Over the next three weeks we’ll be European capital-hopping, where we have a few days in Budapest, Vienna, and Prague before ending up in Linz, Austria for the 2017 Ars Electronica Festival. Like Riga, we have little time to get to know each city, but hopefully it’s enough to get a feel for what makes it unique.
First up: Budapest, capital of Hungary and the fusion of two prior towns – Buda, and Pest. Stretched across the Danube, the city is a mix of beautiful architecture, verdant parks, and busy car-filled roads. The most beautiful time for photography is dusk, when the city lights up its most iconic buildings.
But here in Yogyakarta, the angklung and its players are under threat. The city’s government has recently banned angklung performances from the streets and at traffic intersections, where people previously busked for a living. The government asserts that this measure is needed to clean up the streets and remove ‘vagrants’. But the angklung players aren’t fading away peacefully. They’re organizing protests and arguing they’ve got a right to a living, and by banning their performances the government of Yogyakarta is violating their human rights. We’ve seen one protest that’s shut down Jl. Maliboro (a main street of Jogja) entirely, with angklung players proudly waving signs saying “We’re artists, not vagrants!”
And then there are the groups choosing to ignore the ban entirely, hosting huge anglkung orchestras on Maliboro’s sidewalk once night falls. The band below was out in force nearly every night we were in Jogja, playing for huge crowds as men danced to the music.
I get that Jogja wants to clean up its streets and make itself look more modern, and that a huge number of angklung players clogging the sidewalks and traffic intersections would be a pain. But the angklung players are trying to make a living and they’re a great-sounding and a unique part of Indoensia’s heritage. Having buskers out in the open means that heritage reaches more people, some of which couldn’t afford the cost of an orchestral ticket, some of which might never hear an angklung otherwise. Stoytcho and I would definitely have never heard or heard of an angklung if these guys hadn’t been playing them on the streets. So isn’t there some kind of peaceful compromise wherein both the city and angklung buskers would be happy?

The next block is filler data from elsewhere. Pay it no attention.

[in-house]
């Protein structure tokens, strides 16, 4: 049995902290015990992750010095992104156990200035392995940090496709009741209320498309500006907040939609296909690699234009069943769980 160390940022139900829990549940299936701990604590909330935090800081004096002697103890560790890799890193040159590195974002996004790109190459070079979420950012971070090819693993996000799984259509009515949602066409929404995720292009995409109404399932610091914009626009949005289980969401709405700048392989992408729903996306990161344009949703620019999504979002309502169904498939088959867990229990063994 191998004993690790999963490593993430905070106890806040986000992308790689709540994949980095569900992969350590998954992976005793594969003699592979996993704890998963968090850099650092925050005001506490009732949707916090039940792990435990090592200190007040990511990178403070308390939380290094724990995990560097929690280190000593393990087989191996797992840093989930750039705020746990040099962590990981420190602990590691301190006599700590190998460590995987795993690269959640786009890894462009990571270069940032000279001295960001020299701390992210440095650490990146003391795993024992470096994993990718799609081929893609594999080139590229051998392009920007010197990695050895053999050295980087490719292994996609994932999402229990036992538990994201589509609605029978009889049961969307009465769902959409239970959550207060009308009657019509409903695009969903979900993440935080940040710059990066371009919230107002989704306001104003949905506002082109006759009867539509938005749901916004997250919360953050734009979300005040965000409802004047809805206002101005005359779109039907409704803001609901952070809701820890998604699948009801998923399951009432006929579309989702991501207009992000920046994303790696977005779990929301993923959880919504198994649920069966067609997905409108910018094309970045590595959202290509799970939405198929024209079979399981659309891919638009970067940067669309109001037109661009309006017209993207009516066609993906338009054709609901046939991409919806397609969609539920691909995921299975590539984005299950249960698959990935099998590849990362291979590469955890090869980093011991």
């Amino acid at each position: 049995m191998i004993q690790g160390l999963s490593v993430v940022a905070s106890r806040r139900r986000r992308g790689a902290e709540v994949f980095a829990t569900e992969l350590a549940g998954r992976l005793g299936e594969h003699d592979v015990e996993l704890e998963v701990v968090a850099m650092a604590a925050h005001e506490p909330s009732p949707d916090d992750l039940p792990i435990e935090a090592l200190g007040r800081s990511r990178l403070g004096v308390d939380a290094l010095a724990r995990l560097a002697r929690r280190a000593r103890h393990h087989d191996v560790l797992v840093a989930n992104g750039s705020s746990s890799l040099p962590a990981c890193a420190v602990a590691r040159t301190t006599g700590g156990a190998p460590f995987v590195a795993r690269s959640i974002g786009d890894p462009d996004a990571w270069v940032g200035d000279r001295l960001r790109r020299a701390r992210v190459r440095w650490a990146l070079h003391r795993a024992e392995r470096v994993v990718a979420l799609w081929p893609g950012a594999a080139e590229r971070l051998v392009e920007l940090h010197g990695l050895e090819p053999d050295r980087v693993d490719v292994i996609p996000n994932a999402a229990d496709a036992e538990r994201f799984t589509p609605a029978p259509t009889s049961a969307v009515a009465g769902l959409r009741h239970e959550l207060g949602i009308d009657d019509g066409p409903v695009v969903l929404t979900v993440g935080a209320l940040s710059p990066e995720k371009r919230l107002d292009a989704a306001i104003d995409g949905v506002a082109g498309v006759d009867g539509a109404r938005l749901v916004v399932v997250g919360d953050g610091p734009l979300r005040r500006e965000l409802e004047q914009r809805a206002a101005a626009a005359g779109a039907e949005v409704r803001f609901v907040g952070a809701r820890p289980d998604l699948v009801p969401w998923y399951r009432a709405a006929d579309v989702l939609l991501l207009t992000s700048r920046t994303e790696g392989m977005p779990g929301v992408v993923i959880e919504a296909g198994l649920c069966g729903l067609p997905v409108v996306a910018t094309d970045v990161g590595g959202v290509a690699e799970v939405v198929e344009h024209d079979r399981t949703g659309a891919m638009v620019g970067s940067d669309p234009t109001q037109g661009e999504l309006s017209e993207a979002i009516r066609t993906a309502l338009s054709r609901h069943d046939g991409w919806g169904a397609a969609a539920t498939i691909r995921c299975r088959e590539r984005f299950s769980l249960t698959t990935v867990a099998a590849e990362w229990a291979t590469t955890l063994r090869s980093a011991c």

Now that you’ve heard about it, hear what an angklung sounds like! Here’s some video of the guys above:
Even from afar, the image of the new U.S. president was unmistakable. We encountered the above flyer while walking around Auckland’s downtown, and when we walked across the street to read it we found it was for a protest of Trump’s inauguration. For those of you unsure of what “Aotearoa” is, it’s the widely-accepted Maori name for New Zealand’s North Island.
Though sparse on the details of their discontents on the flyer, the Aotearoa Against Trump group had plastered these flyers along the streets for nearly a mile. On some, people had scribbled a Hitler-like moustache onto Trump’s face. Others had profanity scribbled onto them. And yet others were partly ripped down, either by those angry by Trump’s election or angry at the protesters.
Trump is an unarguably a polarizing figure in the Americas, but his appearance as a protest target here in New Zealand illustrates how global that polarization is. Some people in Auckland took the time to design this flyer, print it out, and put it up all over Auckland’s downtown. People also (ostensibly) showed up for this protest against Trump. Others vented their distaste through profanity or portraying him as Hitler. I wonder if there was also a counter-protest.
You could argue that the opinion of Auckland’s residents on the U.S. President doesn’t really matter. They’re not U.S. citizens and they don’t live in the U.S. It’s none of their business. But Auckland is the capital city of a country that the U.S. will have to work with, as an ally and a trading partner. The dislike of him here is a reminder that harsh rhetoric wins few friends and has ramifications outside of the election, influencing how other countries view the United States, and us as U.S. citizens. And while Trump and his allies may want to “put America first”, anything the U.S. does will have global ramifications and everyone outside the U.S knows it. Our country might find ourselves with fewer allies in the next four years.